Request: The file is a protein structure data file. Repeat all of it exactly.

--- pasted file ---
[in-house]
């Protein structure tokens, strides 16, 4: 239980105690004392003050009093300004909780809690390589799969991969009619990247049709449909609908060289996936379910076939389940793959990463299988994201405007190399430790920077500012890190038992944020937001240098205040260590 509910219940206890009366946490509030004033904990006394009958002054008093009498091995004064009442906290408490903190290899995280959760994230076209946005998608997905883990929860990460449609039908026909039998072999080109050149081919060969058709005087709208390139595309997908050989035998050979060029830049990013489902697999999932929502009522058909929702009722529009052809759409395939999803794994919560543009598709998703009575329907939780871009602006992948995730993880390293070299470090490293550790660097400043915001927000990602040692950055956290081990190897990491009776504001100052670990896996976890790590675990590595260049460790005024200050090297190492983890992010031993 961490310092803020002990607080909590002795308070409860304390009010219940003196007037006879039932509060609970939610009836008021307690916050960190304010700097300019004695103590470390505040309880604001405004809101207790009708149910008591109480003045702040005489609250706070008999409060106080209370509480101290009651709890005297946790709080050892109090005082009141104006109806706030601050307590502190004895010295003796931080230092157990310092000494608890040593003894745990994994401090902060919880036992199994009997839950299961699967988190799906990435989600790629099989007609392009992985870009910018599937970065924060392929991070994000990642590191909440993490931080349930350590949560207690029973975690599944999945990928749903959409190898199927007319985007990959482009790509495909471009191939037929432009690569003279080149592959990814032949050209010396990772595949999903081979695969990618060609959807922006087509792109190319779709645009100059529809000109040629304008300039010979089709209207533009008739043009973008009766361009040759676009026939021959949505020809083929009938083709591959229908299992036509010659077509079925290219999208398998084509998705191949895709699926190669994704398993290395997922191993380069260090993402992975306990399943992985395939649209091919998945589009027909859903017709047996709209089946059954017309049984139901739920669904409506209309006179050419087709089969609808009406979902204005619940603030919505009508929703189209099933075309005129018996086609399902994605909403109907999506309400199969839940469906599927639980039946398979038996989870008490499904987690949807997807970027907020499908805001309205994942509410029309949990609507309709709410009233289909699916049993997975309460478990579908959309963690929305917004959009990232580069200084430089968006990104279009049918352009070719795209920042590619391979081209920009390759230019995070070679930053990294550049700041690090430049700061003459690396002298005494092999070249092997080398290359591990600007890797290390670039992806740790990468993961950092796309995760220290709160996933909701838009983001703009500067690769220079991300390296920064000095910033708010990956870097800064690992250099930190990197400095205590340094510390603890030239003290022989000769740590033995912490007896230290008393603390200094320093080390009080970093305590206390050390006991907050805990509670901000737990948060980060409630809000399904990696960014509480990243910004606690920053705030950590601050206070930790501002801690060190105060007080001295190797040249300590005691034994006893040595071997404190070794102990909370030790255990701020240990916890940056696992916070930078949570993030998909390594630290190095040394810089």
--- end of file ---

[in-house]
């Protein structure tokens, strides 16, 4: 239980105690004392003050009093300004909780809690390589799969991969009619990247049709449909609908060289996936379910076939389940793959990463299988994201405007190399430790920077500012890190038992944020937001240098205040260590 509910219940206890009366946490509030004033904990006394009958002054008093009498091995004064009442906290408490903190290899995280959760994230076209946005998608997905883990929860990460449609039908026909039998072999080109050149081919060969058709005087709208390139595309997908050989035998050979060029830049990013489902697999999932929502009522058909929702009722529009052809759409395939999803794994919560543009598709998703009575329907939780871009602006992948995730993880390293070299470090490293550790660097400043915001927000990602040692950055956290081990190897990491009776504001100052670990896996976890790590675990590595260049460790005024200050090297190492983890992010031993 961490310092803020002990607080909590002795308070409860304390009010219940003196007037006879039932509060609970939610009836008021307690916050960190304010700097300019004695103590470390505040309880604001405004809101207790009708149910008591109480003045702040005489609250706070008999409060106080209370509480101290009651709890005297946790709080050892109090005082009141104006109806706030601050307590502190004895010295003796931080230092157990310092000494608890040593003894745990994994401090902060919880036992199994009997839950299961699967988190799906990435989600790629099989007609392009992985870009910018599937970065924060392929991070994000990642590191909440993490931080349930350590949560207690029973975690599944999945990928749903959409190898199927007319985007990959482009790509495909471009191939037929432009690569003279080149592959990814032949050209010396990772595949999903081979695969990618060609959807922006087509792109190319779709645009100059529809000109040629304008300039010979089709209207533009008739043009973008009766361009040759676009026939021959949505020809083929009938083709591959229908299992036509010659077509079925290219999208398998084509998705191949895709699926190669994704398993290395997922191993380069260090993402992975306990399943992985395939649209091919998945589009027909859903017709047996709209089946059954017309049984139901739920669904409506209309006179050419087709089969609808009406979902204005619940603030919505009508929703189209099933075309005129018996086609399902994605909403109907999506309400199969839940469906599927639980039946398979038996989870008490499904987690949807997807970027907020499908805001309205994942509410029309949990609507309709709410009233289909699916049993997975309460478990579908959309963690929305917004959009990232580069200084430089968006990104279009049918352009070719795209920042590619391979081209920009390759230019995070070679930053990294550049700041690090430049700061003459690396002298005494092999070249092997080398290359591990600007890797290390670039992806740790990468993961950092796309995760220290709160996933909701838009983001703009500067690769220079991300390296920064000095910033708010990956870097800064690992250099930190990197400095205590340094510390603890030239003290022989000769740590033995912490007896230290008393603390200094320093080390009080970093305590206390050390006991907050805990509670901000737990948060980060409630809000399904990696960014509480990243910004606690920053705030950590601050206070930790501002801690060190105060007080001295190797040249300590005691034994006893040595071997404190070794102990909370030790255990701020240990916890940056696992916070930078949570993030998909390594630290190095040394810089």